Cell membranes are fascinating supramolecular aggregates that not only form a barrier between different compartments, or organells, of cells but also harbor many chemical reactions essential to the existence and functioning of a cell. For example, the plasma membrane serves as a barrier to prevent the contents of a cell from escaping and mixing with the surrounding medium. At the same time a cell’s plasma membrane must enable the passage of critical nutrients into the cell and the passage of waste products out. Membranes must also be flexible to enable cells to change shape and they must also have malleable topologies such that a cell can grow and divide into two separate parts, each of which has a completely closed contiguous membrane.
Membranes in living biological systems have managed to balance these multiple demands by exploiting the special amphiphilic physical properties of the molecules that make them up. The most common membrane constituents are lipid molecules with two physically separated subdomains, usually an elongated hydrophobic domain made up of fatty acid tails, associated with a hydrophilic head group. The most abundant lipids in cell membranes are the phospholipids, molecules in which the hydrophilic head is linked to the rest of the lipid through a phosphate group. The hydrophilic head groups of lipids dissolve readily in water because they contain polar groups that are easily incorporated in the hydrogen-bonding network of the surrounding water.
In contrast, the hydrophobic hydrocarbon tails are uncharged and nonpolar and thus try to aggregate in energetically and entropically favorable structures that minimize their contact with surrounding water molecules. The nearly cylindrical shape of most membrane lipids makes the bilayer the most common geometrical organization for spontaneous self-assembly of lipid molecules in aqueous environment (see top figure). Many questions pertaining to cell membrane dynamics remain unanswered until today and many processes such as lateral segregation or transversal asymmetry are known to occur in membranes on vastly different spatiotemporal scales. It is therefore not yet possible to visualize the re-formation of the lipids in a fusion pore experimentally. It is precisely at the spatial and temporal limits where instruments for direct observation fail that the theoretical membrane concept becomes fuzzy and unclear.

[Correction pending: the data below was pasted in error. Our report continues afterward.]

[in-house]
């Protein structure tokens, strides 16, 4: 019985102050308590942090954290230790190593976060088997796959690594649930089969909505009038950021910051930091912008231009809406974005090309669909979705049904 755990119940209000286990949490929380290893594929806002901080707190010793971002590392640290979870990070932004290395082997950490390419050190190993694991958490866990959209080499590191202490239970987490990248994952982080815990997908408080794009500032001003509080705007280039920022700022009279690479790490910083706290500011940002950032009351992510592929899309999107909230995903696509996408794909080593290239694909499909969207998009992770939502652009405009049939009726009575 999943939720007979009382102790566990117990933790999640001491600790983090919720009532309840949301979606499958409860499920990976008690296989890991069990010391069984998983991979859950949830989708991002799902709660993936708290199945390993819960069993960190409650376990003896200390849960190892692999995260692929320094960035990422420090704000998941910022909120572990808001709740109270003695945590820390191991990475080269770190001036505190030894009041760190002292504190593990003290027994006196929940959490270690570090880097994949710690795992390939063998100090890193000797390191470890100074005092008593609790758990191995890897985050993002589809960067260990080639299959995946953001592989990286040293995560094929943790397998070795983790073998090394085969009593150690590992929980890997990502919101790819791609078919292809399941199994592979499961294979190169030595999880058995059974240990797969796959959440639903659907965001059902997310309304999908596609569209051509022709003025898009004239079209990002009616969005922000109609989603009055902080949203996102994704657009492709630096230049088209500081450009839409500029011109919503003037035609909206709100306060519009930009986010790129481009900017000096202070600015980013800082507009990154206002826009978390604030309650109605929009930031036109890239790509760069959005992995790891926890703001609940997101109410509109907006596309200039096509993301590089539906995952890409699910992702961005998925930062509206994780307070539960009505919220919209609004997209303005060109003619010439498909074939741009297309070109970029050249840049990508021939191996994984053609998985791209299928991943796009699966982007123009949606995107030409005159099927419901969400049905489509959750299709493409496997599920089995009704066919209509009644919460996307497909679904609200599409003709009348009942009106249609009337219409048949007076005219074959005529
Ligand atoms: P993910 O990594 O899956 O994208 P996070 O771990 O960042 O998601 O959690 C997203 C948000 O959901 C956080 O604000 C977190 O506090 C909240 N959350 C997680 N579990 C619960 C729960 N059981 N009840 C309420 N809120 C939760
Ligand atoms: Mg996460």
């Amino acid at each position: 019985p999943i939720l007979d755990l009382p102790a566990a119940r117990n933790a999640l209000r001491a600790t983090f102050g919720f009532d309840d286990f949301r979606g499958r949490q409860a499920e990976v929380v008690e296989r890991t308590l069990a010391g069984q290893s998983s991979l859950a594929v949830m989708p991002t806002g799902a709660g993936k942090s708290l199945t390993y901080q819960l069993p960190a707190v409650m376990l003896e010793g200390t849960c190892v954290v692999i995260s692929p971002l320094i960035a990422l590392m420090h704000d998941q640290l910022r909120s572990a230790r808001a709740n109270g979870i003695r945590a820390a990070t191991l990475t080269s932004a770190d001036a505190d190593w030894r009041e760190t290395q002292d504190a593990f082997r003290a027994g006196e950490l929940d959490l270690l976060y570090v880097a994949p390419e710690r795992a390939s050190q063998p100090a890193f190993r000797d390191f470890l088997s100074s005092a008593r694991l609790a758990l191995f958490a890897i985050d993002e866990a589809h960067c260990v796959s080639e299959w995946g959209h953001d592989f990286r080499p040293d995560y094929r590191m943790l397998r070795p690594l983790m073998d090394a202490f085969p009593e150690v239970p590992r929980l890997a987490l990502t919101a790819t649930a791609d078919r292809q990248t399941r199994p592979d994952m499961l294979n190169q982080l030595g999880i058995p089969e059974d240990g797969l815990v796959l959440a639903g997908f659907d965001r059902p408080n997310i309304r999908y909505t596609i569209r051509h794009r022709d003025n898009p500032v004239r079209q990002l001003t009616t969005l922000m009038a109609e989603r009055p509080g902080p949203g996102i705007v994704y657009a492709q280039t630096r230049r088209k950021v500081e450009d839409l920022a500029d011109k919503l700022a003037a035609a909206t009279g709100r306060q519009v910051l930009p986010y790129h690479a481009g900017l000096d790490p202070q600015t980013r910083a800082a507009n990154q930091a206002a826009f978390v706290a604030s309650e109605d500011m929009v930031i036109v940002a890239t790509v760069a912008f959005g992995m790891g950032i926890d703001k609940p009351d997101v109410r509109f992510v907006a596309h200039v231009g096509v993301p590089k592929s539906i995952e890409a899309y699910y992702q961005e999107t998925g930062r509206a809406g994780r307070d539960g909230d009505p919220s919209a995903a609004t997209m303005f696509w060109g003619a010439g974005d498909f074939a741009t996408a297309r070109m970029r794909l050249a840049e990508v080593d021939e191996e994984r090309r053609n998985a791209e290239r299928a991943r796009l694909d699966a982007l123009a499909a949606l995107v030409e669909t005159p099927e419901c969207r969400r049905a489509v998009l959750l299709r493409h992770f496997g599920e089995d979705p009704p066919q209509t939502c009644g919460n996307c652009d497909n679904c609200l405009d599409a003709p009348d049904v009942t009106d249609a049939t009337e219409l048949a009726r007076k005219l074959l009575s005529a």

We present here a MD study of the clustering of lipid molecules, which start from random initial configurations and finally form stable bilayer membranes. We use an implicit solvent model in my code MD-Cube and investigate the successive steps in membrane formation with respect to the degree of order that is introduced to the system by the molecular self-assembly. The dynamic processes of lipid clustering are investigated using Langevin dynamics. We find that the membrane self-assembly undergoes several stages of clustering that subsequently minimize the free energy of the system, and finally lead to a stable, fluid-like bilayer structure where the lipid molecules exhibit strong fluctuations. The different stages of clustering can also be seen when monitoring the total potential energy of the system.
Destruction of cancer cells by laser-induced shockwaves: recent developments in experimental treatments and multiscale computer simulations
M.O. Steinhauser, M. Schmidt
SoftMatter, 2014, 10, 4778–4788
Computational Multiscale Modeling of Fluids and Solids
Springer, Berlin, Heidelberg, 2017
Multiscale modeling, coarse-graining and shock wave computer simulations in materials science
AIMS Materials Science, 4(6): 1319-1357